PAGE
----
Following the joy of taking their first child home, Arthur and Amber’s world was turned upside down when Ted was diagnosed with a life-limiting condition.
“Having grown up with a big family and being surrounded by children, I knew early on that Ted didn’t seem to be developing how he should be,” explains Amber. “We took Ted to the doctors and he had numerous tests. Eventually Ted was diagnosed with a condition called Aicardi-Goutieres syndrome (AGS), which means that he has brain damage ultimately and it affects his everyday life – he has a lot of healthcare needs, for instance he’s fed via a tube in his stomach, and he’s in a wheelchair.”
Arthur continues, “Ted can’t sit up on his own, he can’t walk or talk, but he has his own sounds that we know mean if he’s unhappy or happy. He needs 24-hour-care from us and has medication from when he first wakes up in the morning to when he goes to bed.”
The level of care that Ted needs resulted in him being referred to Shooting Star Children’s Hospices not long after he was diagnosed. “We didn’t know how much we needed a lifeline until we were given that lifeline,” says Amber. “Sometimes we just need a break and Ted can come here and he still enjoys himself – it’s like a home from home,” explains Arthur.
Christopher’s, our hospice in Guildford, is also somewhere the whole family can enjoy time together, including Ted’s younger sister, 3-year-old Hallie. Arthur says, “Being here gives Hallie the opportunity to have quality time with her brother without the distraction of other children as public places can be quite overwhelming for Ted and that makes it difficult for them to share special moments together. It was hard in the start for Hallie to understand why we come here or what Ted’s problems are, but as she’s getting older she’s starting to understand. She’s really good with him and she takes care of him sometimes in her own little way. Christopher’s is the perfect place for her – it’s the perfect place for both of them to spend quality time together.”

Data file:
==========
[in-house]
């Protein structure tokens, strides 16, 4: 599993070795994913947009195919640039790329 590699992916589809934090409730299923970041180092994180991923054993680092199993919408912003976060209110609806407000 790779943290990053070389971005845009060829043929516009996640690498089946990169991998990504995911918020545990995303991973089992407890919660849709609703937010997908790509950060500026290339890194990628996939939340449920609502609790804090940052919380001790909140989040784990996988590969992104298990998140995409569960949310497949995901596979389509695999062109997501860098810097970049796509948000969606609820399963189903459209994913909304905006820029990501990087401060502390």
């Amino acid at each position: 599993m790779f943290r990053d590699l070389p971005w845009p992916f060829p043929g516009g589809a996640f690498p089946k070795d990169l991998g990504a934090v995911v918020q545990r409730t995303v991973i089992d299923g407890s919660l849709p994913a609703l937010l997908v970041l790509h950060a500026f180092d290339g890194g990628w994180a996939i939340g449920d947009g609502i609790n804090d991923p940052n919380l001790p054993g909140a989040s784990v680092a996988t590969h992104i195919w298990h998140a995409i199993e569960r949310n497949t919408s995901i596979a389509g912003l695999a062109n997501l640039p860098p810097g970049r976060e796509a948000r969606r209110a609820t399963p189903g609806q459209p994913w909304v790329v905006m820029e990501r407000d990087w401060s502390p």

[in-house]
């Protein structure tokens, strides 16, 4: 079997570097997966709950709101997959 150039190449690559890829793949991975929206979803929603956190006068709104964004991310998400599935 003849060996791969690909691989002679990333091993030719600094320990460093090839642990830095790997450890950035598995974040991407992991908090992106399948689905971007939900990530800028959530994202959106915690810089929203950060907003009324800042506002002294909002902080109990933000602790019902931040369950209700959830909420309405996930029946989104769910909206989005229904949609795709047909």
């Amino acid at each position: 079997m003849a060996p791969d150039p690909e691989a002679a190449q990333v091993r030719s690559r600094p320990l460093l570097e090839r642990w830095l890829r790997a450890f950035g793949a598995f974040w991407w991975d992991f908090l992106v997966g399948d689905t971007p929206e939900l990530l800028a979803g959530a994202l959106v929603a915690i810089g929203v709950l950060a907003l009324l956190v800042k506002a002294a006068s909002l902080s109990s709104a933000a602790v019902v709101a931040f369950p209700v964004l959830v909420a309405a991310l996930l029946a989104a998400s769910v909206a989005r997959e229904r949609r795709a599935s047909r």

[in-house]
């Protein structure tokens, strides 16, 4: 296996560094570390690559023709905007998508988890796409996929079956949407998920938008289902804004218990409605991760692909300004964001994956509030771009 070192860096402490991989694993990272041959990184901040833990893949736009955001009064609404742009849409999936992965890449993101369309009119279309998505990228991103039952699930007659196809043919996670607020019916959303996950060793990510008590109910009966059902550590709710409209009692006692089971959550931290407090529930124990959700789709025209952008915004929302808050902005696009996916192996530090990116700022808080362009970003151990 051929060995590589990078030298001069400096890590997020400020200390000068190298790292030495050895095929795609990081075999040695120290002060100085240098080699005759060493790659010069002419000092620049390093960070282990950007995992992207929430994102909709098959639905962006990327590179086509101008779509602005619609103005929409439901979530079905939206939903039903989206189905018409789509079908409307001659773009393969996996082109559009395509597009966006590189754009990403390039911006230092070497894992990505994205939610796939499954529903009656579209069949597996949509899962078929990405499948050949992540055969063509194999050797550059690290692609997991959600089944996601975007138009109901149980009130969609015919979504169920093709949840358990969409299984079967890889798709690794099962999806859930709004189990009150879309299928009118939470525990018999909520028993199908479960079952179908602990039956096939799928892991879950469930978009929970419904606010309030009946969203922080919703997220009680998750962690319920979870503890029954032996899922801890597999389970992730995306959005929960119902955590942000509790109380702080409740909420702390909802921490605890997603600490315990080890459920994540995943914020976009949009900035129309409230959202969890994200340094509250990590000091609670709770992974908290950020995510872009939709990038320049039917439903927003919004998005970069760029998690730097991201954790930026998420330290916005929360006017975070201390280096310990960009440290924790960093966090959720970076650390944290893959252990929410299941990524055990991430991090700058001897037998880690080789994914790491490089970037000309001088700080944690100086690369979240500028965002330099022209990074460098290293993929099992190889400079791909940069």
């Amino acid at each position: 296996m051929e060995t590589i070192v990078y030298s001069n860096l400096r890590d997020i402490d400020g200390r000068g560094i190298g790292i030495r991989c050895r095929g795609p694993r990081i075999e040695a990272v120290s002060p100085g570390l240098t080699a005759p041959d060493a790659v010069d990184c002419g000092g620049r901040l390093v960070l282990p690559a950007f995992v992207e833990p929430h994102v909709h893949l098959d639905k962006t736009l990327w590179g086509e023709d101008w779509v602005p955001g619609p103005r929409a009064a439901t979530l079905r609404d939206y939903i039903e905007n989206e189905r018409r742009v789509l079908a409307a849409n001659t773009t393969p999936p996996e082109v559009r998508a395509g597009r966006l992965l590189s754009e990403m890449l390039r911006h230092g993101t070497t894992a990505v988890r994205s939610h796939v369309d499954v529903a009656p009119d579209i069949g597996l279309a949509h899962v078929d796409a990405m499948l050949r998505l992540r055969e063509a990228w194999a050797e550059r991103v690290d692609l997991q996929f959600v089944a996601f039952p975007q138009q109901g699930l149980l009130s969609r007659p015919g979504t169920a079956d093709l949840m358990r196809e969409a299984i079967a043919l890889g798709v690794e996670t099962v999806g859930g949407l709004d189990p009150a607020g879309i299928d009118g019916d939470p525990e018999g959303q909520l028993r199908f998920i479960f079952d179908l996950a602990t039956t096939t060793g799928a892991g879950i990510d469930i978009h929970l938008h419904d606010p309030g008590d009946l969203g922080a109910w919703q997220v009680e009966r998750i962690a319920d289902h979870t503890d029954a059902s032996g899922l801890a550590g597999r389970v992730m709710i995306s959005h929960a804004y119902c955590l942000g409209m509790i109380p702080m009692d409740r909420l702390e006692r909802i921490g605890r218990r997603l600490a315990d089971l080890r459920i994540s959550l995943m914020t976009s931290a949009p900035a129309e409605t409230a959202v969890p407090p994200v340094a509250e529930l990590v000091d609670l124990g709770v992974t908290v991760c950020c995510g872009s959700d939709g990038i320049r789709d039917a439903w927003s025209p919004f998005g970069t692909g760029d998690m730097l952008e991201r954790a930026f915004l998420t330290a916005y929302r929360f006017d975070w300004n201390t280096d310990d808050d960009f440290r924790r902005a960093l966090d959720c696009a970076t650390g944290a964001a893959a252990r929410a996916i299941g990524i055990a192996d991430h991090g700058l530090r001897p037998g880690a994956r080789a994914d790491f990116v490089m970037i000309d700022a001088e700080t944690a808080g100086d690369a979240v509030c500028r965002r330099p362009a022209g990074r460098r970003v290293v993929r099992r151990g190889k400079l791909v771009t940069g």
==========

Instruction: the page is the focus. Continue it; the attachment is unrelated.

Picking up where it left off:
Amber continues, “We love coming to the family splash sessions in the hydrotherapy pool – it’s really sensory so Ted can completely relax. It gives us an opportunity to spend time together in a safe environment – both Ted and Hallie always really enjoy themselves. There’s also the sensory room that Ted spends quite a lot of time in when he has respite here and the garden, which has amazing facilities for children in wheelchairs – Ted loves going on the swing. It’s so accessible we can just have care-free fun when we’re here. The TV room is also a big part of Ted’s time here as he loves watching TV – in the cinema space we can just sit back, relax and watch a film without any pressures.
“Aside from the respite we get, we’ve also had counselling and the symptom care team help manage a lot of Ted’s needs. They’re at the end of a phone if we ever need them. We’ve also made lifelong friends from being here. You do forget why you’re here sometimes because it’s such a lovely place and the nurses and carers are just so friendly and willing – they want to help you and they want your children to have the best memories.”
To say thank you to Shooting Star Children’s Hospices, Arthur and Amber have started fundraising and over the last few years have raised almost £11,000, with Arthur taking part in two London Marathons to date.
“We obviously know how much Shooting Star Children’s Hospices help us and have an impact on our lives,” explains Amber, “but it’s getting people to understand how much that means to us which is the difficult part because it’s obviously not a place that everyone will come to. It’s trying to get across to people that we would be lost without them and that’s why we want to raise money for them – if we didn’t have the hospice I don’t know what we would do.”
Arthur says, “As well as raising money, running helps me to have some time out – it’s cathartic. Ted will sometimes join me on training runs in a special chair; it’s a great way for us to spend quality time together. Ted is an inspiration to me and I’m so proud to be his dad.”
Sadly, Ted died in March 2020, just a year after Amber and Arthur first shared his story. If you can, please make a small donation so we can continue to support families like Ted’s with bereavement care.